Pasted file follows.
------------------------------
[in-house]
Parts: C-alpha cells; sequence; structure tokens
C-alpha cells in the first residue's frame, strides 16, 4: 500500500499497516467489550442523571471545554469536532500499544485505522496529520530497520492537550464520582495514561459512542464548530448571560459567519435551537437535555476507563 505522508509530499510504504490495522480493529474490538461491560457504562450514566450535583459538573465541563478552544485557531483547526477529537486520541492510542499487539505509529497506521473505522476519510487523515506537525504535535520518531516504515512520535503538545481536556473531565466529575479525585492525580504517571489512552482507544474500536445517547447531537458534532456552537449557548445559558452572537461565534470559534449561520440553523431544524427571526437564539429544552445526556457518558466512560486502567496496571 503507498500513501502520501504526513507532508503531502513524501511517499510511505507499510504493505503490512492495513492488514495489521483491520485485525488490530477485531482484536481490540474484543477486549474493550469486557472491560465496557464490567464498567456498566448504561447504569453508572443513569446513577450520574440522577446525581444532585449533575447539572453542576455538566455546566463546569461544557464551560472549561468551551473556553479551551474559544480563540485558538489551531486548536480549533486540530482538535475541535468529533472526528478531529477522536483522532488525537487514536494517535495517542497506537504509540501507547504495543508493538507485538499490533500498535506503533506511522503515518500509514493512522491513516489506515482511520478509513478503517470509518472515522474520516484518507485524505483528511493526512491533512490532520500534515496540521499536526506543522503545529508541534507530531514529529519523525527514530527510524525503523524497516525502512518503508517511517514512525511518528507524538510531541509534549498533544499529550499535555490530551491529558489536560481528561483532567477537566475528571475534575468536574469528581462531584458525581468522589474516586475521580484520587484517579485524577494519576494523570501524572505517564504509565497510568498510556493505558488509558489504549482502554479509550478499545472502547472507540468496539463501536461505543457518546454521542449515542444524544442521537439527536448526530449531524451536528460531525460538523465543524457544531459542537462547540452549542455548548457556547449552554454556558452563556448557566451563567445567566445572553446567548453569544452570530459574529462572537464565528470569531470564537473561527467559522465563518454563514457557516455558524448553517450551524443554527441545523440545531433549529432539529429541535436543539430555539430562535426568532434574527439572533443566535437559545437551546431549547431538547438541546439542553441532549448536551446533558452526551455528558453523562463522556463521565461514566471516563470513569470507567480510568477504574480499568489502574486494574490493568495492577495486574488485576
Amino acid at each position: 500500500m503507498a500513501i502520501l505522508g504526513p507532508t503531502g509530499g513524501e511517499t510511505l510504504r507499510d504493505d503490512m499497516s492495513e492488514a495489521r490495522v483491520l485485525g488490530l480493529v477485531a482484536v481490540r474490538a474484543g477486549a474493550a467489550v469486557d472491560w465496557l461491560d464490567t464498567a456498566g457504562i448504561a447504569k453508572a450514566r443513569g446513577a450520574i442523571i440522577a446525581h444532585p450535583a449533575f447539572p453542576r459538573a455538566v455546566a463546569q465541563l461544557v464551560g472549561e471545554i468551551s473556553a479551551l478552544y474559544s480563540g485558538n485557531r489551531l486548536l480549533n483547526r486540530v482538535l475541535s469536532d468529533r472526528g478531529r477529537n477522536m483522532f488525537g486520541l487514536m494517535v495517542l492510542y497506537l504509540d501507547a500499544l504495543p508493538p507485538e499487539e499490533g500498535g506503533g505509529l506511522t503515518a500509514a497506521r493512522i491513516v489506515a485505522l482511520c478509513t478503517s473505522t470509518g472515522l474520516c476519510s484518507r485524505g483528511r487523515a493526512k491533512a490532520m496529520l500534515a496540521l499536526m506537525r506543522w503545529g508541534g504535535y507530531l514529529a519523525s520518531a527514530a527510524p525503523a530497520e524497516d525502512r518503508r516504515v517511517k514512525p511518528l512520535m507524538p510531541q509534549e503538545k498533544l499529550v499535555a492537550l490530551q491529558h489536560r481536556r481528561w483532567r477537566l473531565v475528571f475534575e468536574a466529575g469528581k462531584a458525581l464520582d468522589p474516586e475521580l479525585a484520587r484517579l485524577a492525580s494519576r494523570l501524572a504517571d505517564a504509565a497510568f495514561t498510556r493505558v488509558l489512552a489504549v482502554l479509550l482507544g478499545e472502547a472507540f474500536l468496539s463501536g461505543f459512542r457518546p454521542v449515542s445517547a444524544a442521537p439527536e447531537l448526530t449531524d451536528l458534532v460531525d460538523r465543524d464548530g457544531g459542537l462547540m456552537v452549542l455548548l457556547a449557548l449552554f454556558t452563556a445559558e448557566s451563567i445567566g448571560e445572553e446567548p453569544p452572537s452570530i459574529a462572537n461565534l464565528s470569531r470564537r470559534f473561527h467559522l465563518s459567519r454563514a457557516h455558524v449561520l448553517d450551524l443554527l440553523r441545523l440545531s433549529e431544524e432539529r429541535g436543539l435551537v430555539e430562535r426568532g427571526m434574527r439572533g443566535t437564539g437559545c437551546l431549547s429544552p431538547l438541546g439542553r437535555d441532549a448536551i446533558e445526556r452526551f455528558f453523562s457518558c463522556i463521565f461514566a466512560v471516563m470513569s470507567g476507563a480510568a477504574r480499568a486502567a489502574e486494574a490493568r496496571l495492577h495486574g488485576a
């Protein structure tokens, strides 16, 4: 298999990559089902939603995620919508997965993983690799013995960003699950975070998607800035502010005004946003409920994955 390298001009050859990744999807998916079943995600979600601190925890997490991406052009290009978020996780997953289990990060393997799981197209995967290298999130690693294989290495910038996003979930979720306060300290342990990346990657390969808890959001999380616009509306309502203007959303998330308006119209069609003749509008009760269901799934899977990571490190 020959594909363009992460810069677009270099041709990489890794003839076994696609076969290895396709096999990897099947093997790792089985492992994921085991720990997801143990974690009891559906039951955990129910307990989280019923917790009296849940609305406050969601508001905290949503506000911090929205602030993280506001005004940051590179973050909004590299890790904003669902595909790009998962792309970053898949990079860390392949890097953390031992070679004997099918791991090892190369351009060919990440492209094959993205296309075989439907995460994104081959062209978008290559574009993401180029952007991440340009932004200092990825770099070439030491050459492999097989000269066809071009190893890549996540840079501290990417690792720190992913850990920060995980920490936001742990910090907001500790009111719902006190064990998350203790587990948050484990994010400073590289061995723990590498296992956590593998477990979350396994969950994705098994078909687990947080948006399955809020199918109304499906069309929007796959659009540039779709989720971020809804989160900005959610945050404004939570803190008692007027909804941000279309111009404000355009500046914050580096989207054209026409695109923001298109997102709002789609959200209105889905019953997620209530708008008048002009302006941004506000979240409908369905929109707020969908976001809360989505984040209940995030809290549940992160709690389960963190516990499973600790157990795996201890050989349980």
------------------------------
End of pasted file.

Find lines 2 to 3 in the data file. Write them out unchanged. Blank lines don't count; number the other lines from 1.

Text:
Parts: C-alpha cells; sequence; structure tokens
C-alpha cells in the first residue's frame, strides 16, 4: 500500500499497516467489550442523571471545554469536532500499544485505522496529520530497520492537550464520582495514561459512542464548530448571560459567519435551537437535555476507563 505522508509530499510504504490495522480493529474490538461491560457504562450514566450535583459538573465541563478552544485557531483547526477529537486520541492510542499487539505509529497506521473505522476519510487523515506537525504535535520518531516504515512520535503538545481536556473531565466529575479525585492525580504517571489512552482507544474500536445517547447531537458534532456552537449557548445559558452572537461565534470559534449561520440553523431544524427571526437564539429544552445526556457518558466512560486502567496496571 503507498500513501502520501504526513507532508503531502513524501511517499510511505507499510504493505503490512492495513492488514495489521483491520485485525488490530477485531482484536481490540474484543477486549474493550469486557472491560465496557464490567464498567456498566448504561447504569453508572443513569446513577450520574440522577446525581444532585449533575447539572453542576455538566455546566463546569461544557464551560472549561468551551473556553479551551474559544480563540485558538489551531486548536480549533486540530482538535475541535468529533472526528478531529477522536483522532488525537487514536494517535495517542497506537504509540501507547504495543508493538507485538499490533500498535506503533506511522503515518500509514493512522491513516489506515482511520478509513478503517470509518472515522474520516484518507485524505483528511493526512491533512490532520500534515496540521499536526506543522503545529508541534507530531514529529519523525527514530527510524525503523524497516525502512518503508517511517514512525511518528507524538510531541509534549498533544499529550499535555490530551491529558489536560481528561483532567477537566475528571475534575468536574469528581462531584458525581468522589474516586475521580484520587484517579485524577494519576494523570501524572505517564504509565497510568498510556493505558488509558489504549482502554479509550478499545472502547472507540468496539463501536461505543457518546454521542449515542444524544442521537439527536448526530449531524451536528460531525460538523465543524457544531459542537462547540452549542455548548457556547449552554454556558452563556448557566451563567445567566445572553446567548453569544452570530459574529462572537464565528470569531470564537473561527467559522465563518454563514457557516455558524448553517450551524443554527441545523440545531433549529432539529429541535436543539430555539430562535426568532434574527439572533443566535437559545437551546431549547431538547438541546439542553441532549448536551446533558452526551455528558453523562463522556463521565461514566471516563470513569470507567480510568477504574480499568489502574486494574490493568495492577495486574488485576